Have we overfilled our cups to our breaking point?

Last week I was speaking to my mum who revealed a sad family secret – my grandmother was an alcoholic. Mum didn’t like to use the word because it sounds too harsh, but that is what my late Grandma Louisa was…addicted to alcohol. After my grandfather came back from his duties as an airforce pilot in World War II, he was a changed man. He hardly spoke to my grandmother and was deeply affected by the things he saw. Back then, in the mid-40s, no one spoke of post traumatic stress disorder. It wasn’t even a recognised thing; you just got on with life. The alcoholism of my grandmother continued well into my mother’s 20s and 30s and it made my mum swear to never touch a drop of alcohol. She had seen what it did to her own mum – make her a shell of who she used to be.

The most recent news of alcoholism in over 60s has struck a chord with me as it is close to home. Alarming statistics have revealed that the amount of over 60 women with alcohol problems has risen 65 per cent in the last five years, with experts sayings the rise in older alcoholics is the result of the stay-at-home drinking culture we have. Sitting at home alone with a bottle has become more acceptable and even dealt with humour instead of concern, making it seem like it is not a problem when it clearly is for so many of us.

As supermarkets and online shopping offer more convenience for alcohol shoppers, there is growing alcohol dependency…especially in senior women.

So why are we reaching for so many glasses? Loneliness, boredom and isolation are the main reasons, with retirement being an instigator.

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While men still make up two thirds of alcoholics, the gap between the sexes is narrowing with our nation’s approach to this reliance on booze. Dr Sarah Jarvis, a London GP and medical advisor to the Drinkaware charity, said a more relaxed cultural approach to drinking is dangerously well-suited to the older generation.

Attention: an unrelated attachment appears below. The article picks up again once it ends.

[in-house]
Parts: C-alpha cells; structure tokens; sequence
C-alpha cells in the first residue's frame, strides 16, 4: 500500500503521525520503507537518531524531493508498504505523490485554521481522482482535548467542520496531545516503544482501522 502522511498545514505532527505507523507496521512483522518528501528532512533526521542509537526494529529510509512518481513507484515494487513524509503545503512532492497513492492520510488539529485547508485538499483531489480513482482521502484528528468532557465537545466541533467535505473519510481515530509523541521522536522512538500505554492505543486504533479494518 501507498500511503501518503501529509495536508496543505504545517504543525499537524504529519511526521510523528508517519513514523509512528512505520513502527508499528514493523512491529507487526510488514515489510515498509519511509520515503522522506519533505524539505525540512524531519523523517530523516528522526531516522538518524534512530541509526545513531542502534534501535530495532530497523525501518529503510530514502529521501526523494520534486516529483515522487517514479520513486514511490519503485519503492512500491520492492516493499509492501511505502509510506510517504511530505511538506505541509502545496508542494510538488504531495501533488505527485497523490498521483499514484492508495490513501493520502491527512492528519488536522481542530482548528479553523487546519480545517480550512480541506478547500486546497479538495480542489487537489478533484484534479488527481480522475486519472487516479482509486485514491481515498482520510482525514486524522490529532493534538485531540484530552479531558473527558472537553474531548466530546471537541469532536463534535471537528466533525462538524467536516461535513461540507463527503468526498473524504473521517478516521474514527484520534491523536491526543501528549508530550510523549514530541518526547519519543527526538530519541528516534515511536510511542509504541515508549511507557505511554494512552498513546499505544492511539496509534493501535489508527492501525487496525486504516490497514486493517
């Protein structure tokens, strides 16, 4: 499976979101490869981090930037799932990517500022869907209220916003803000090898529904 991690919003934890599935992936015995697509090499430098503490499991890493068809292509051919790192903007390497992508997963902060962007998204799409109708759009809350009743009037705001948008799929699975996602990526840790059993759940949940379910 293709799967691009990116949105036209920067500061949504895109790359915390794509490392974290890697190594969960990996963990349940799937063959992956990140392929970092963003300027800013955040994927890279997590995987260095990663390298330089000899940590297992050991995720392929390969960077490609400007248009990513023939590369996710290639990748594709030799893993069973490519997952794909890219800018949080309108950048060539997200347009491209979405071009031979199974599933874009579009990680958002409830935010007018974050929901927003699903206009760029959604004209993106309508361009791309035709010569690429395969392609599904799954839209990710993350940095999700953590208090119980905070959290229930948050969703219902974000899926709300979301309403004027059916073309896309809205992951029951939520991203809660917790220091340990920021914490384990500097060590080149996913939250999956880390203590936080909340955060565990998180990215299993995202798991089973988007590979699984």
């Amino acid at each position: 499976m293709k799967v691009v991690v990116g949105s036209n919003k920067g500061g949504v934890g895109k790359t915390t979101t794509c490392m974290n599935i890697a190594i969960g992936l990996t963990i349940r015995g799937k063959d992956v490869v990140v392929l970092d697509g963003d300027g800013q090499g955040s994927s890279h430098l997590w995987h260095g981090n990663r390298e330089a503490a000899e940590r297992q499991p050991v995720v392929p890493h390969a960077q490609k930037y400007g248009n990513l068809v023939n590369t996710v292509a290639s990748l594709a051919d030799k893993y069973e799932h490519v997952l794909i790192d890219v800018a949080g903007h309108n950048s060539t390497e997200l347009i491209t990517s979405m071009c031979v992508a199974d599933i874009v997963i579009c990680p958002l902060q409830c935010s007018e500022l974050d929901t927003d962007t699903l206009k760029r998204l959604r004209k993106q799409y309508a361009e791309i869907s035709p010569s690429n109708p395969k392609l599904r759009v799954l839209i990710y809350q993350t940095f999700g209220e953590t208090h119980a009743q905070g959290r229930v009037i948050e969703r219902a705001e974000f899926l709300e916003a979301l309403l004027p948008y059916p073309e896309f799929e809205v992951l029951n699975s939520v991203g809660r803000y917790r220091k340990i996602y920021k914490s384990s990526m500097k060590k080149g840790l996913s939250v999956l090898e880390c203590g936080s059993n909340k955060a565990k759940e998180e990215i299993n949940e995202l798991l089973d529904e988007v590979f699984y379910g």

Our younger counterparts are more likely to binge drink (i.e. drink a lot in one session), whereas over 60 women prefer to drink every single day. Liver expert Professor Sir Ian Gilmore said, “Silver surfers have more time and they have more disposable money. But there is good evidence that right across the demographic the heaviest drinkers are the most price sensitive [and] availability is…a key factor. If you can shuffle down to the petrol station at 2am and buy a bottle, then that is key for those who drink at home”.

Alcoholism doesn’t just have detrimental affects on your mental health and liver, but it can increase your risk of breast cancer in your 60s (increase by 7 to 11 per cent for even unit of alcohol you drink a day), as well as your risk of high blood pressure, type II diabetes and heart disease.

All of this may sound shocking in writing but the reality is two-fold: some of us may not realise that this problem is so prevalent, and some may not realise they have an issue. Older women may not fit the stereotype of an alcoholic, but that is precisely why we need to get help if we suspect we or a friend is suffering.

To find out more about what constitutes a standard drink, click here

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If you or a friend need support, you can contact the below organisations:

Alcohol & Other Drugs Information Service (ADIS) 
24-hour service
Freecall 1800 131 350

beyondblue
1300 22 4636
24 hours a day, 7 days a week
Support for depression, anxiety and related disorders

CounsellingOnline
24 hours a day, 7 days a week
Free alcohol and drug counselling online

 

What do you think about this issue? Do you think we have a problem as a society? Have you have problems with alcohol? Tell us your thoughts and stories below.